Every September 8 is celebrated as International Literacy Day. A report from the 1966 UNESCO’s General conference that education systems across the world must provide the training required for children and working adults so that they can learn to read and write.
September 8 marks International Literacy Day every year. Here is what we know about the day.
What lead to the birth of Literacy Day
A report from the 1966 UNESCO’s General conference stated: “The need for the real emancipation of people and for the increasingly active and productive participation in the economic, social and political life of human society, of the hundreds of millions of illiterate adults still existing in the world, make it essential to change national education policies.”
The report further added that education systems across the world must provide the training required for children and working adults so that they can learn to read and write.
The report read, “National educational plans should include schooling for children and literacy training for adults as parallel elements.”
First International Literacy Day
The very first International Literacy Day was celebrated in 1967 and ever since, the tradition has been continuing every year. While the UNESCO has noted positive trends of growing literacy rates among children, the same cannot be said about the adult population.
“The wider adult population has not benefited to the same extent in some regions. It is a troubling fact that there are now more adults without literacy compared with 50 years ago, meaning that our efforts have not kept pace with population growth,” said Qian Tang, UNESCO education assistant director-general, in the 50th International Literacy Day Review.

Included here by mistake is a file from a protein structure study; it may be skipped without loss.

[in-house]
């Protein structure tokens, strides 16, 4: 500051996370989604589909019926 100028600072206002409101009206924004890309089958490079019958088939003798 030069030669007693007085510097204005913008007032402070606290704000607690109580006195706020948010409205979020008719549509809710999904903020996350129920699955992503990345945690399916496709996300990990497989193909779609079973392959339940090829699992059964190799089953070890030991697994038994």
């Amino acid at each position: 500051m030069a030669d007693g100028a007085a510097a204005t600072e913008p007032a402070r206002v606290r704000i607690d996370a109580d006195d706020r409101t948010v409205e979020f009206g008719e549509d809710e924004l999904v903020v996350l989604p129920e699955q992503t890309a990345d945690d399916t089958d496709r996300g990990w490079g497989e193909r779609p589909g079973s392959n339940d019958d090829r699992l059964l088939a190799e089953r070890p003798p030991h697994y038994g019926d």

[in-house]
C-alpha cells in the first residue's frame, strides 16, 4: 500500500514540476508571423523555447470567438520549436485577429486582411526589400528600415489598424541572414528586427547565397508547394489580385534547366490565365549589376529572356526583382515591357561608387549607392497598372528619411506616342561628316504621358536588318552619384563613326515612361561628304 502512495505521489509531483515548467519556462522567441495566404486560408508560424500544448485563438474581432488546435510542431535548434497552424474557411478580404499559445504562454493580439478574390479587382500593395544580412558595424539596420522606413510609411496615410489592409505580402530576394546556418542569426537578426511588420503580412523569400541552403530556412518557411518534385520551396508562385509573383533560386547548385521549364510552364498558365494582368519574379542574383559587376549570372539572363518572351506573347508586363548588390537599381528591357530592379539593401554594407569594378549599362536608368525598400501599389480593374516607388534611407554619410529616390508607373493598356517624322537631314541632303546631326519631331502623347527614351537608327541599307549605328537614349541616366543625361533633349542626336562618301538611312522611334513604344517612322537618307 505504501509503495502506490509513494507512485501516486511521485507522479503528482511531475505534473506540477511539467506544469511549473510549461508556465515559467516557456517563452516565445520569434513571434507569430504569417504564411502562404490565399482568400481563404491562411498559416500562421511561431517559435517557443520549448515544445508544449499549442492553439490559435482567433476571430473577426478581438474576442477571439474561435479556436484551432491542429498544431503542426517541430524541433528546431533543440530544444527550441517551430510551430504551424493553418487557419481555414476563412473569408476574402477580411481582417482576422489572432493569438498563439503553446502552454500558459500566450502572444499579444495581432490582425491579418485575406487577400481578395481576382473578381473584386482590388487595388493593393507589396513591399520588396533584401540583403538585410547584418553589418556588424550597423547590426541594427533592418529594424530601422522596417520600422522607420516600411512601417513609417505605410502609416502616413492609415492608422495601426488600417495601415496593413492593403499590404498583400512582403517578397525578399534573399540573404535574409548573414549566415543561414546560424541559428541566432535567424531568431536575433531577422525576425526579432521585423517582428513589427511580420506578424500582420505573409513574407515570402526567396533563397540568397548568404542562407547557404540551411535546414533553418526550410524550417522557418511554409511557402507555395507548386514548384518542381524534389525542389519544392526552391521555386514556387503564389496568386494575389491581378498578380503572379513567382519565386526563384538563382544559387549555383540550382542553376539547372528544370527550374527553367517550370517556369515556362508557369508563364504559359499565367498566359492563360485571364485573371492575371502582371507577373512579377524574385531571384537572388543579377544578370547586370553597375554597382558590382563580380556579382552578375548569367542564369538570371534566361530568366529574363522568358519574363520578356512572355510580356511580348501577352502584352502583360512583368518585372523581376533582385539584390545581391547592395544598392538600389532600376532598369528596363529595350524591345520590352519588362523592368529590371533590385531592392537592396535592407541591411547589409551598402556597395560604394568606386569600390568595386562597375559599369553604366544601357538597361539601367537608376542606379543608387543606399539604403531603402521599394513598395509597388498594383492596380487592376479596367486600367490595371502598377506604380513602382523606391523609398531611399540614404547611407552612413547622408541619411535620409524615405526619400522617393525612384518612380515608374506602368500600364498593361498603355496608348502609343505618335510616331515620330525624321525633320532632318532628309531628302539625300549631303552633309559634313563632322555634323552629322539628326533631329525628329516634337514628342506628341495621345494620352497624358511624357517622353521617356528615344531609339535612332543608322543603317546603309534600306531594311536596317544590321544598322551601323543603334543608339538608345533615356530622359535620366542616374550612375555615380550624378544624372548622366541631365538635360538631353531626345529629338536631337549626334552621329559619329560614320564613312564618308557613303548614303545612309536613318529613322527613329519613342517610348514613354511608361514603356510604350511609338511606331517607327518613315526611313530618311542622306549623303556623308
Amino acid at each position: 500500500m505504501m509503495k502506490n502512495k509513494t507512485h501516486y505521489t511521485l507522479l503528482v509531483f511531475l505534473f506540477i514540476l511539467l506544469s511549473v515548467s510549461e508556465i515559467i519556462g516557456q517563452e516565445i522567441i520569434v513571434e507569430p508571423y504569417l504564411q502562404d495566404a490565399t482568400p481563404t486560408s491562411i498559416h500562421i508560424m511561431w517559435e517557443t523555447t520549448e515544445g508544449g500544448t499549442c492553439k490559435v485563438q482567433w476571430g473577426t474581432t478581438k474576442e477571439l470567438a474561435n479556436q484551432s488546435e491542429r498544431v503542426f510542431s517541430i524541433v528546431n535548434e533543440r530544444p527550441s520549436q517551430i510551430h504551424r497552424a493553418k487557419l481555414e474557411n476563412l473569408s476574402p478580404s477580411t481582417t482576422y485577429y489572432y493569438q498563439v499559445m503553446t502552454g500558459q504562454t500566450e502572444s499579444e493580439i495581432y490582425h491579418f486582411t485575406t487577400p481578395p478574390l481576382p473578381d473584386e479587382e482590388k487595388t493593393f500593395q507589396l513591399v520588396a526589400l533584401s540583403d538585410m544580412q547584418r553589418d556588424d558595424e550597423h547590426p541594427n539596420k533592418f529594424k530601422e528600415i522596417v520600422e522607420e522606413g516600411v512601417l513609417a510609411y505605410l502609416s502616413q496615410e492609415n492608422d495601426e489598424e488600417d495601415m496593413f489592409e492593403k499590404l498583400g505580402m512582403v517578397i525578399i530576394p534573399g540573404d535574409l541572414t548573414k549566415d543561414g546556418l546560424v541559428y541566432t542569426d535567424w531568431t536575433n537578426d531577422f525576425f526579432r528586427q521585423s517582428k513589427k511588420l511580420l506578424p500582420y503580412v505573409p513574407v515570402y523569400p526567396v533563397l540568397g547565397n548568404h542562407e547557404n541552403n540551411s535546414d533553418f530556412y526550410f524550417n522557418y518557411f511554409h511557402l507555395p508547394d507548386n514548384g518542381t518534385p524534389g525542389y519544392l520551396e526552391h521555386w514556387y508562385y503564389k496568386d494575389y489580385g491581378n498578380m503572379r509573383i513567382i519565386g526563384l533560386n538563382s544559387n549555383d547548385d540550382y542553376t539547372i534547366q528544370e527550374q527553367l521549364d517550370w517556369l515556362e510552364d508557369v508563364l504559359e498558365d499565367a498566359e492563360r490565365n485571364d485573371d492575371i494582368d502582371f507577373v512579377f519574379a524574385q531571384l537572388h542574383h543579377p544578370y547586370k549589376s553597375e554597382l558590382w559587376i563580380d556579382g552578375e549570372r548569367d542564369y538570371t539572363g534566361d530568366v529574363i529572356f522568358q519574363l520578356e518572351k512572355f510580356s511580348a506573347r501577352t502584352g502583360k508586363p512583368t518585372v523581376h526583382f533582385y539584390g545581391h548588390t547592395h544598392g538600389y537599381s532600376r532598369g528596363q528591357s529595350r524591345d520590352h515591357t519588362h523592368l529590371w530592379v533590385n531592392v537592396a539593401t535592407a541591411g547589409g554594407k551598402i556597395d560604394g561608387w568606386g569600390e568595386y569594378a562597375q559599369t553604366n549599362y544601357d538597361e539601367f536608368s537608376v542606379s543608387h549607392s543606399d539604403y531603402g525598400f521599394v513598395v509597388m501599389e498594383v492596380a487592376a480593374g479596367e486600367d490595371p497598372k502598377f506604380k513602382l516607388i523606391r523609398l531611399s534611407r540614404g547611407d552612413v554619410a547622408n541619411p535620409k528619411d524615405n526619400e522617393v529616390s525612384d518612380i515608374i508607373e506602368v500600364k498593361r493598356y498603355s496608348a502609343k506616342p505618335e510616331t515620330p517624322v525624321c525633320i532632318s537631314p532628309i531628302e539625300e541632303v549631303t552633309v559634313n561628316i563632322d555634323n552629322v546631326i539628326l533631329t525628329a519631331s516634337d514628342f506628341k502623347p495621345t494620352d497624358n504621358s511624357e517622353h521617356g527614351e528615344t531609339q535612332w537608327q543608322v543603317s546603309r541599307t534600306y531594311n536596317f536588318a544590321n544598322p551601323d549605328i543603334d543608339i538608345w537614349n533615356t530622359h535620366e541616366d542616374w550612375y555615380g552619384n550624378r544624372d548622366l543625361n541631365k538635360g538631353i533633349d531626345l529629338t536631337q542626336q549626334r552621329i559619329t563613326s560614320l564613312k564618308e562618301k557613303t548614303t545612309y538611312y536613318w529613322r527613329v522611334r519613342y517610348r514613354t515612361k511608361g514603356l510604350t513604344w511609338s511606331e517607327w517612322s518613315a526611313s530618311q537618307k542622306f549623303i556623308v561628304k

Qian said that there are currently about 758 million youth and adults who have been “excluded from the network of written communication”.
The 50 year review that South Asia (which includes Bangladesh, India, Islamic Republic of Iran, Nepal and Pakistan) states that the large scale illiteracy is ever-present among adults.
The review notes that there were about 43.9 million illiterate young people in 2015 and this will presist “for decades” due to extreme poverty and political conflict. However, Southern Asia has made “considerable progress” since 1990 and the regional youth literacy rate has seen a rise from 60 per cent in 1990 to almost 90 per cent in 2015.
Where does India stand
In India, the adult literacy rate has increased only by 18.4 percent in 15 years. It was 61 per cent in 2000 and 72.2 per cent in 2015. The last census in 2011 mentioned that a total of 74.04 per cent are literate, an increase of 9.2 percent from the last decade 2001-11. The country will take another 50 years to achieve universal literacy, which is 2060, the report mentioned.
Nepal and Pakistan have seen the most growth among South Asian nations with 33 and 32.2 per cent increase in adult literacy during the same period, closely followed by Bangladesh at 29.5 per cent.
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Last Updated 8, Sep 2019, 1:03 PM